1 pound ground meat (beef, turkey, pork, chorizo sausage, your choice.)
1 sixteen oz can of black beans
1 sixteen oz can of tomatoes
1 eight oz can of corn
2 cloves garlic, minced
1 small onion, diced
1 jalapeno, seeded and diced
1 red, orange, yellow, or green bell pepper
1 cup Spanish or white rice
A pinch or two of cumin, chili powder, and oregano
Salt and pepper
A casserole dish, a large frying pan, and a small sauce pot.
3 out of 10 spatulas
1) On medium heat, brown the meat until mostly cooked through.
2) In a small pot, bring the rice to a boil along with 2 cups of water and put a lid on it.
3) Add the vegetables (and fruit, whatever, we get it peppers and tomatoes are fruit) and seasonings, and stir. Cook for 5-10 minutes.
4) When all the water has boiled out of the pot/into the rice, take it off the heat but keep the lid on.
5) Preheat the oven to 350.
6) Take out a casserole pan, and pour all of the meat, veggies, and rice into it.
7) Bake for 20 minutes.
8) Remove from the oven, stir your casserole, and top with cheddar cheese. Bake for 10 more minutes.
9) Remove from the oven and let sit for at least 10 minutes.
This stuff is really good with some salsa and some sour cream. It’s also great with guacamole. Do you know how to make that? It’s pretty crucial for this dish actually. Here, let’s make that real quick.
1 half of a small tomato, diced
1 half of a small onion, diced
1 clove garlic, minced
Salt and pepper
1) Scoop the avocado into a bowl and mash with a fork.
2) Add the tomato, onion, and garlic. Stir.
3) Squeeze some lime juice, and add the salt and pepper. Stir.
Scoop out a big spoonful of the enchilada stuff onto a plate, top it with some guacamole and some salsa, stir it up and eat it. It’s also good to dip some corn chips into this mix. Happy Spring Break.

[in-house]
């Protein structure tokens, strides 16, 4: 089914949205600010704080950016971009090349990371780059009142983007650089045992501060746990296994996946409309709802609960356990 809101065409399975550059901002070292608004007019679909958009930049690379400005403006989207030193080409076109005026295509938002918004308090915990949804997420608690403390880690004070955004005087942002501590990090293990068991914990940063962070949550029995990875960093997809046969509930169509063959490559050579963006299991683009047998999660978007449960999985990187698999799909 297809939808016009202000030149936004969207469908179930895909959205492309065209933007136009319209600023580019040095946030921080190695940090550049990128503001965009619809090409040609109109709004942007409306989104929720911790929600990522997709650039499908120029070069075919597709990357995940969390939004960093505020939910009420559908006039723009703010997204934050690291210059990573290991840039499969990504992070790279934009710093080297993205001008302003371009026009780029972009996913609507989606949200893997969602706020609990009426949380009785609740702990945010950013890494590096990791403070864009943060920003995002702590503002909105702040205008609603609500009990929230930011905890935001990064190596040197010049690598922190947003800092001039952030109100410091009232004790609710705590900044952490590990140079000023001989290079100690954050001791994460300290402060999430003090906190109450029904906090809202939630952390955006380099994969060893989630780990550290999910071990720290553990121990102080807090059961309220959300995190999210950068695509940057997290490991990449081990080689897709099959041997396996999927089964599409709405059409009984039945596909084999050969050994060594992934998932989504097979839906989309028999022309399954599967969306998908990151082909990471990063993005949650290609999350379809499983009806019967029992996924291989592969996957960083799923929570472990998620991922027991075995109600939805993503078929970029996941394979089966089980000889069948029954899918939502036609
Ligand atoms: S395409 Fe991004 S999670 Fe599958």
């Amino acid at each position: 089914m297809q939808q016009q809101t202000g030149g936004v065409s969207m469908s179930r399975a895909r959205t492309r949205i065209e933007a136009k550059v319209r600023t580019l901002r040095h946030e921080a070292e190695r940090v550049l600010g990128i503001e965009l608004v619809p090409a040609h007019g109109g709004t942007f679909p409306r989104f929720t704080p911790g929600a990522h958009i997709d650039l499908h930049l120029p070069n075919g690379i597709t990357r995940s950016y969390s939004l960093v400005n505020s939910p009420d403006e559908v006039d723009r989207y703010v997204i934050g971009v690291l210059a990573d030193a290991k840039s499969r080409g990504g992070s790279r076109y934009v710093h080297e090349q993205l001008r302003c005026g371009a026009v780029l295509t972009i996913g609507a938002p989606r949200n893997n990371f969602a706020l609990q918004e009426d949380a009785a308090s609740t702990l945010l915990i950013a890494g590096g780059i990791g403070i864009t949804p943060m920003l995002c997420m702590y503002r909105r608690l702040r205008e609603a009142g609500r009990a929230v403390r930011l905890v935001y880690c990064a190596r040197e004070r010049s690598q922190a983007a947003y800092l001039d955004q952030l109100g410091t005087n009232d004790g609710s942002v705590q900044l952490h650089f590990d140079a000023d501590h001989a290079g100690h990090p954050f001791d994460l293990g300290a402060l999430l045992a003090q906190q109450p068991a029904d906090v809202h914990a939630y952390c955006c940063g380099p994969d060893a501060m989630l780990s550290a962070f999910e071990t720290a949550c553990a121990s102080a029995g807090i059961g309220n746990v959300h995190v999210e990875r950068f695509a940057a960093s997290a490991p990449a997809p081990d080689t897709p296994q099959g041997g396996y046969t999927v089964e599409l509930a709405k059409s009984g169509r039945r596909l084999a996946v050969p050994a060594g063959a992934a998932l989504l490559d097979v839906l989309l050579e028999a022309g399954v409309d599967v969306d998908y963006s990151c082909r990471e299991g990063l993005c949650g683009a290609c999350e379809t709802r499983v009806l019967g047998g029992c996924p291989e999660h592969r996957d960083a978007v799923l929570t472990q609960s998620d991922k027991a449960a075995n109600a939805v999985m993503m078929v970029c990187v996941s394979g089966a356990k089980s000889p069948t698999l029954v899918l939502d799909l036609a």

Do you guys like hummus? You probably do. Americans LOVE hummus. It’s getting so popular that some tobacco farmers are switching to chickpeas to meet the demand. But do you know how to make hummus? It’s like, embarrassingly easy. And it’s so much cheaper to make than to buy those little packages of Sabra from The Creamery or whatever. So let’s save some money.
Time: ~ 10 minutes
Difficulty: 1 out of 10 spatulas
1 can chickpeas (reserve the liquid, you’ll use it later)
1 clove garlic, chopped
The juice of ¼ of a lemon
1 tablespoon peanut butter (or tahini)
1 tablespoon sesame oil (or olive oil)
Salt and pepper to taste
A blender or a food processer.
1) Drain the liquid from the can of chickpeas into a container of some kind and dump the peas themselves into the blender.
2) Add the peanut butter, chopped garlic, lemon juice, and oil into the blender along with a small splash of the liquid.
3) Blend it all up until smooth. If the consistency is too dry to properly blend, add more liquid.
4) This is the only difficult part: adjusting proportions. Taste your hummus. Is it too chunky? Blend it more. Too thick? Add more liquid. Do you like your hummus silky smooth? Add some more oil. Want your hummus tangier? Add more lemon juice. Want it nuttier? Add more peanut butter. Adjust your hummus, tasting as you go, until it’s perfect for you.
Once you’ve got it how you want it, put it in an airtight container and it will keep in the refrigerator for up to a week. There. Hummus. Dip some pita into it. Or vegetables. Whatever. The main point is that you not only made hummus, but that you made it how you like it. Speaking of, the Sabra Company makes different varieties of hummus, and so can you! You like roasted red peppers? Cut a red pepper in half and put it in an oven set to broil at 500 degrees for 12 minutes, then cut it into cubes and fold it into your hummus. Pine nuts are good in hummus too, if you can find them/want to buy them. Add a handful to a frying pan with a wee bit of oil on medium high heat, and stir them around until they turn golden brown, maybe five minutes. Add them into the hummus. The possibilities are limitless…in theory. After all, this is ground chickpeas we’re talking about.